Linux-Unix - GUID Partition Table Related Items

By Jack Szwergold • September 30, 2015

Getting rid of a GPT/GUID disk label.

What’s this all about?

This would happen if you use a GPT/GUID-centric system like Mac OS X, format a disk and then need to use it on a Linix system that doesn’t support GPT/GUID stuff. For example, I formatted a USB flash drive in Mac OS X, connected it to an Ubuntu Linux system and ran fdisk to list the partition tables like this:

sudo fdisk -l /dev/sdb

And the output returned was like this:

WARNING: GPT (GUID Partition Table) detected on '/dev/sdb'! The util fdisk doesn't support GPT. Use GNU Parted.

Disk /dev/sdb: 8019 MB, 8019509248 bytes
255 heads, 63 sectors/track, 974 cylinders, total 15663104 sectors
Units = sectors of 1 * 512 = 512 bytes
Sector size (logical/physical): 512 bytes / 512 bytes
I/O size (minimum/optimal): 512 bytes / 512 bytes
Disk identifier: 0x00000000

   Device Boot      Start         End      Blocks   Id  System
/dev/sdb1               1    15663103     7831551+  ee  GPT

Okay, that setup might be useful for you in Mac OS X, but not in a pure Linux system. So this is what we can do to wipe away that partition table so we’re working with a clean device that won’t throw up any warnings.

How to wipe out the GPT/GUID disk label.

First run sfdisk to get some basic info on the device itself:

sudo sfdisk -g /dev/sdb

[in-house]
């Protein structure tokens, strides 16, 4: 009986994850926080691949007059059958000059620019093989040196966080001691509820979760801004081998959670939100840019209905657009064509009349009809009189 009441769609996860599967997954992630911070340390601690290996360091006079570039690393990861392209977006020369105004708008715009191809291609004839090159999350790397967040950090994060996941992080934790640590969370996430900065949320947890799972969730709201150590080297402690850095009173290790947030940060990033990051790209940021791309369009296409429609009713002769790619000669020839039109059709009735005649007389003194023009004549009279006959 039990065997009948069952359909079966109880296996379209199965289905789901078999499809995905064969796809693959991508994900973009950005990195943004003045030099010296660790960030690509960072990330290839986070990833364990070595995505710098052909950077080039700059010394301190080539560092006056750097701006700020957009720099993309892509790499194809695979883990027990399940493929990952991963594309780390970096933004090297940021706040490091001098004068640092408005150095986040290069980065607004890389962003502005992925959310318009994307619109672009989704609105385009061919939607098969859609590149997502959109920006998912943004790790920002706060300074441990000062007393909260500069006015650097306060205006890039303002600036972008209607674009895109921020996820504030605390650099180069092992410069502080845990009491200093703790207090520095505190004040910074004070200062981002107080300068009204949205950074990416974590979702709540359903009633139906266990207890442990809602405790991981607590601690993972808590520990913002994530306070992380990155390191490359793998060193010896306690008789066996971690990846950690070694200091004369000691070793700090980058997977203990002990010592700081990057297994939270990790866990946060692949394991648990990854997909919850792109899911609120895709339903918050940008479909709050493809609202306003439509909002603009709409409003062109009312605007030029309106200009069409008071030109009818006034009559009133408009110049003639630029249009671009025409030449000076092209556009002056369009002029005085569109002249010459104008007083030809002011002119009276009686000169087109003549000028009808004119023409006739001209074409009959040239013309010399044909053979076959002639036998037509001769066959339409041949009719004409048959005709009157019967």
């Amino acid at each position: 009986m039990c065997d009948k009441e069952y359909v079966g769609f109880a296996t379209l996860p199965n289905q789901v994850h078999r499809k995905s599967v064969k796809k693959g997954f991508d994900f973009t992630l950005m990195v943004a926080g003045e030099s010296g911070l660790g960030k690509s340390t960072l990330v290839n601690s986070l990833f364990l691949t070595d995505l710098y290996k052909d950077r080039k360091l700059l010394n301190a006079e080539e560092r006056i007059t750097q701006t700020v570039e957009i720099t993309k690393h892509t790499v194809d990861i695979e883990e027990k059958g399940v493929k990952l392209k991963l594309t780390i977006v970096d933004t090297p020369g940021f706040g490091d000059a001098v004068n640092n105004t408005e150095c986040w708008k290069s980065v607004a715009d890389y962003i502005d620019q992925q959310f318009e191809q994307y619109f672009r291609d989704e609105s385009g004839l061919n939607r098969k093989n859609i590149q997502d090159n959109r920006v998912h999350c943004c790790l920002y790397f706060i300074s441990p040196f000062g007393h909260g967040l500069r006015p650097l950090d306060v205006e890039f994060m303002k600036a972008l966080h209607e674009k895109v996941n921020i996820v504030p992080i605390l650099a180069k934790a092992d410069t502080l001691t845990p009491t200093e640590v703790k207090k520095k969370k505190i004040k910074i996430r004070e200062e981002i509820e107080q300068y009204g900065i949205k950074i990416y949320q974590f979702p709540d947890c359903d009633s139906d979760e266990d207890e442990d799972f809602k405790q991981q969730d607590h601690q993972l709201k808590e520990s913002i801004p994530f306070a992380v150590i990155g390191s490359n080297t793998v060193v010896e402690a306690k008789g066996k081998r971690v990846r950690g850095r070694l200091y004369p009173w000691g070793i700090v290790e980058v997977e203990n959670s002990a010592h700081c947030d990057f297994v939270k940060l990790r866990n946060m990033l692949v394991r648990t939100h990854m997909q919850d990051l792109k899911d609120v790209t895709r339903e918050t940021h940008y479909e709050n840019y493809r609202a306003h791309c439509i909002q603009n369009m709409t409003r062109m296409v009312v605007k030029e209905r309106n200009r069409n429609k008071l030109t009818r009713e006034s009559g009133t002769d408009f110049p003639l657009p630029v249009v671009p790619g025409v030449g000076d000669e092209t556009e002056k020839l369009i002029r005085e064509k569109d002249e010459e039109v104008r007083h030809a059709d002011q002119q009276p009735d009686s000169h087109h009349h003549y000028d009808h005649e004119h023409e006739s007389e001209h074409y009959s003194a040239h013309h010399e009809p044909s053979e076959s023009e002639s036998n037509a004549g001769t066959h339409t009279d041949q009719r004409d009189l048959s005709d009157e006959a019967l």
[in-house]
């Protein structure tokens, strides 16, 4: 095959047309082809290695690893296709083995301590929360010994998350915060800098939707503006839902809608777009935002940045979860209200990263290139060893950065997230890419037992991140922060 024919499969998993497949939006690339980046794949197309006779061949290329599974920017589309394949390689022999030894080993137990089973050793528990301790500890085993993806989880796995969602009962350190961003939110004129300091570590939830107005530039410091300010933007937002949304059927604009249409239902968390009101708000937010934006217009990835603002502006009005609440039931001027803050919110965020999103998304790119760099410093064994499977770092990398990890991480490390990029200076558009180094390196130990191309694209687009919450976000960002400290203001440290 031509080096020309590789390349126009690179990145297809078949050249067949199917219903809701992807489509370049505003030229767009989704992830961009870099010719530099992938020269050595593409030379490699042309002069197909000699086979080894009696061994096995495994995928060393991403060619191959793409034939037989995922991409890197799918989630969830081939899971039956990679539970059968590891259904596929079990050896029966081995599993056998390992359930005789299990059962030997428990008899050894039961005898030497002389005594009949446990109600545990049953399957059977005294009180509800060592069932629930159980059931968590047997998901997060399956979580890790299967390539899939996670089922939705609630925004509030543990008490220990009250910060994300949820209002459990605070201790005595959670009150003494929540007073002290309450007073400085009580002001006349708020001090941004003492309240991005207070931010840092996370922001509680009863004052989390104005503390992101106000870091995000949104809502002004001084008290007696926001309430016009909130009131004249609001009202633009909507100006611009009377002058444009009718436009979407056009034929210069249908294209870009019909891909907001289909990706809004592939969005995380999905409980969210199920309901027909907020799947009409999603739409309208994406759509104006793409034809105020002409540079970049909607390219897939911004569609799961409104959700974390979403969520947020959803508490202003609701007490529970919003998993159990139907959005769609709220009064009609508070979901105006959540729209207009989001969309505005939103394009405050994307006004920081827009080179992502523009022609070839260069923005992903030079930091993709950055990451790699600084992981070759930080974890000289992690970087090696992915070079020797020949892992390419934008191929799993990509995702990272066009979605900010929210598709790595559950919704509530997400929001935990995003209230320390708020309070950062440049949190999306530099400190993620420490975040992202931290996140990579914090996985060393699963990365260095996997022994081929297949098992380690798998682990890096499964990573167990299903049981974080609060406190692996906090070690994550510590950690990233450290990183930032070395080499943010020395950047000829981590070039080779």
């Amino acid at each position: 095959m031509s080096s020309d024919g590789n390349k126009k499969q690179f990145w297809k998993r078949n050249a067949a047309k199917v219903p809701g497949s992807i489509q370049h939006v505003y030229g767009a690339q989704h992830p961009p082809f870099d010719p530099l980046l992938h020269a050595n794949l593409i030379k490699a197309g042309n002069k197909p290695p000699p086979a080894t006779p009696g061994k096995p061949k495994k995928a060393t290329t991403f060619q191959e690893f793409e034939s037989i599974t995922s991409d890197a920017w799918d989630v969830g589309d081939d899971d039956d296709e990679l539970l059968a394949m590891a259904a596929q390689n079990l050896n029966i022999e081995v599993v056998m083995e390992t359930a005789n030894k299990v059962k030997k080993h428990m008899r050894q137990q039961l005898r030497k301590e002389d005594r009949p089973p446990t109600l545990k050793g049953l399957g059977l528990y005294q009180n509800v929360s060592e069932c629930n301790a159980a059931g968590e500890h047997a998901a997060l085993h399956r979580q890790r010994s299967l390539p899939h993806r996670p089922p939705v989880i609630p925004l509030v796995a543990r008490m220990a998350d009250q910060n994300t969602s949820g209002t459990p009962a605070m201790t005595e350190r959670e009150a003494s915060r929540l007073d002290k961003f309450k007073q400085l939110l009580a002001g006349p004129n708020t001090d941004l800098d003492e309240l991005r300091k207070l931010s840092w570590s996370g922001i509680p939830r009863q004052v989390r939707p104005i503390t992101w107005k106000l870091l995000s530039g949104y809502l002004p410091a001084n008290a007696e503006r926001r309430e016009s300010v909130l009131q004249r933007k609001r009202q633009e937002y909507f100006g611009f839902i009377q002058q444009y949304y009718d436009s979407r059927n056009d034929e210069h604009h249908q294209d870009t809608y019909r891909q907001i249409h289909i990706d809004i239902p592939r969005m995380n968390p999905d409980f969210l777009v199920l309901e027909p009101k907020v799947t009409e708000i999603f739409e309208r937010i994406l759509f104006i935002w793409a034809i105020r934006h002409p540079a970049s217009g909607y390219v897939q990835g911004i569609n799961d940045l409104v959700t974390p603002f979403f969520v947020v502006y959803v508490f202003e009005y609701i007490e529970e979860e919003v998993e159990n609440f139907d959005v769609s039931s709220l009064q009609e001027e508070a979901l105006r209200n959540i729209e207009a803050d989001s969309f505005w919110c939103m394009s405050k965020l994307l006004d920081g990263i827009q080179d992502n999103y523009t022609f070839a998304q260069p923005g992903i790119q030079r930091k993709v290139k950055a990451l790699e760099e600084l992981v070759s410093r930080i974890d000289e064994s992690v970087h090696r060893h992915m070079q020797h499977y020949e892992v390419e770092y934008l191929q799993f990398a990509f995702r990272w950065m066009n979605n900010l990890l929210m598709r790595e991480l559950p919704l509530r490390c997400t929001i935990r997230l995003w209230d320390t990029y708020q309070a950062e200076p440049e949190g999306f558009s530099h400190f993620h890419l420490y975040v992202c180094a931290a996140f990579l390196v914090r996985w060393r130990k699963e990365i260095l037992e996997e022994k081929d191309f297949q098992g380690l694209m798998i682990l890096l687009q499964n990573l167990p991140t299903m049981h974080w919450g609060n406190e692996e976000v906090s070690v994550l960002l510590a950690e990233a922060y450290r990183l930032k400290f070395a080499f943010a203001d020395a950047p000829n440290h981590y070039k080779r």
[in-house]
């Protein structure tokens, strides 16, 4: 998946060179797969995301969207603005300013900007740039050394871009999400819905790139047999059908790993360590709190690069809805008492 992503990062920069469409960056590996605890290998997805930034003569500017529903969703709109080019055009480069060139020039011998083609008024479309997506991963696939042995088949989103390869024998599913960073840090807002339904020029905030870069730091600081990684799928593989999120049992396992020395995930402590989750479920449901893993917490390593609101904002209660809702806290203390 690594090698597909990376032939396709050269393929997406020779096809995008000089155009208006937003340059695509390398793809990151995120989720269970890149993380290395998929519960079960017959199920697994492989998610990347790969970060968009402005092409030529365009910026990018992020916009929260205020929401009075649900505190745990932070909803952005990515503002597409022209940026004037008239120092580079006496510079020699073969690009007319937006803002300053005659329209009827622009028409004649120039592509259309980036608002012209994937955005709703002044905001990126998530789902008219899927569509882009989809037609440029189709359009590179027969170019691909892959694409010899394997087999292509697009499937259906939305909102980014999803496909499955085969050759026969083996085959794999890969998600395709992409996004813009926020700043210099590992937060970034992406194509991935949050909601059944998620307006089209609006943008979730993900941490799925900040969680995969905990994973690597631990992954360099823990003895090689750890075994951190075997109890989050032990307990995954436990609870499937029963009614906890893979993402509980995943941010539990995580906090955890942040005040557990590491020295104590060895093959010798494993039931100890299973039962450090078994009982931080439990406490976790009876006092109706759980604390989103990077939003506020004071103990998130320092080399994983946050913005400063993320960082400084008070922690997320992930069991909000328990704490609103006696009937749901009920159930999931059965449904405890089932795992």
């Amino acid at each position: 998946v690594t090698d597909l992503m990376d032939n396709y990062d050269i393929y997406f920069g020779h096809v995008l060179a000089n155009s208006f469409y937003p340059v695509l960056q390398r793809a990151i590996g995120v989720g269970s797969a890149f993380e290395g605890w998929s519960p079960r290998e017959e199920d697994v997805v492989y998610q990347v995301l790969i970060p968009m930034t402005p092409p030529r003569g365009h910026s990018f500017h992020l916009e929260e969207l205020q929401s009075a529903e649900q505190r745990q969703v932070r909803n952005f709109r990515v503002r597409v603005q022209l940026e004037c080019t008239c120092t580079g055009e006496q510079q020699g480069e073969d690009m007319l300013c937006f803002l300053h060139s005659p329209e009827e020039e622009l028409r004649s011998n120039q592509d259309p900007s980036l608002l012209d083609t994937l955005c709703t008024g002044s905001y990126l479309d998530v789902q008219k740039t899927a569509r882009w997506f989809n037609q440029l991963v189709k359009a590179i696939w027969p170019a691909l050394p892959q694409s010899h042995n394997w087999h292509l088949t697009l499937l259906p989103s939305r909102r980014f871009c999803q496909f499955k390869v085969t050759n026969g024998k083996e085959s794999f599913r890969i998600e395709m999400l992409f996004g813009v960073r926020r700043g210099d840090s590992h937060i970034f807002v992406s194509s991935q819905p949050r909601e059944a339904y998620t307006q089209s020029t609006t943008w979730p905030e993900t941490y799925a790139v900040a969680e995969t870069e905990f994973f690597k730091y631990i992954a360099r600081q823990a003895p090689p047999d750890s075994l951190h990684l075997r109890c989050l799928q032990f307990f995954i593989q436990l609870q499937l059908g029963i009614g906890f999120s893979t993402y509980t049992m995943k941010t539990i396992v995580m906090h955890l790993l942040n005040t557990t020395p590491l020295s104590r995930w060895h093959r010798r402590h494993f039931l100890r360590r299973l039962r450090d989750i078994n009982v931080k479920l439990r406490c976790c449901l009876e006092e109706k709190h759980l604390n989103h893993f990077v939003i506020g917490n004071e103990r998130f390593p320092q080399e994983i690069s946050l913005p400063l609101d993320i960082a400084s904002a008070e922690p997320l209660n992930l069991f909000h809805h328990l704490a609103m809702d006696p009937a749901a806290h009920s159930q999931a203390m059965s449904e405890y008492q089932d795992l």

The output should be something like this:

WARNING: GPT (GUID Partition Table) detected on '/dev/sdb'! The util sfdisk doesn't support GPT. Use GNU Parted.

/dev/sdb: 1022 cylinders, 247 heads, 62 sectors/track

Now let’s get the blocksize of the device like this:

sudo blockdev --getsz /dev/sdb

The value on this example is 15663104. Knowing that, let’s to get a “seek” value that points to an area near the end of the device with an offset 1024 blocks:

echo 15663104/2-1024 | bc

The returned value would be 7830528. Make note of that for the step after the this one. For this step let’s wipe the partition info from the beginning of the device to about 1024 blocks in:

sudo dd if=/dev/zero of=/dev/sdb bs=1024 count=1

Output should be something like this:

1+0 records in
1+0 records out
1024 bytes (1.0 kB) copied, 0.0136733 s, 74.9 kB/s

Now run this next command to wipe the partition info near the end of the device using the “seek” value of 7830528:

sudo dd if=/dev/zero of=/dev/sdb bs=1024 seek=7830528

And the output for that should be something like this:

dd: writing `/dev/sdb': No space left on device
1025+0 records in
1024+0 records out
1048576 bytes (1.0 MB) copied, 2.77809 s, 377 kB/s

Now tell the system to re-read the partition table for the device using partprobe like this:

sudo partprobe /dev/sdb

And if that partprobe command doesn’t work as expected, try using hdparm instead to re-read the partition table:

sudo hdparm -z /dev/sdb

You can now run lsblk and see the partions are gone on that device:

lsblk

When that is all done, run sfdisk to check the basic info on the device again:

sudo sfdisk -g /dev/sdb

And the output should be a clean report of device details without GPT/GUI a warning:

/dev/sdb: 1022 cylinders, 247 heads, 62 sectors/track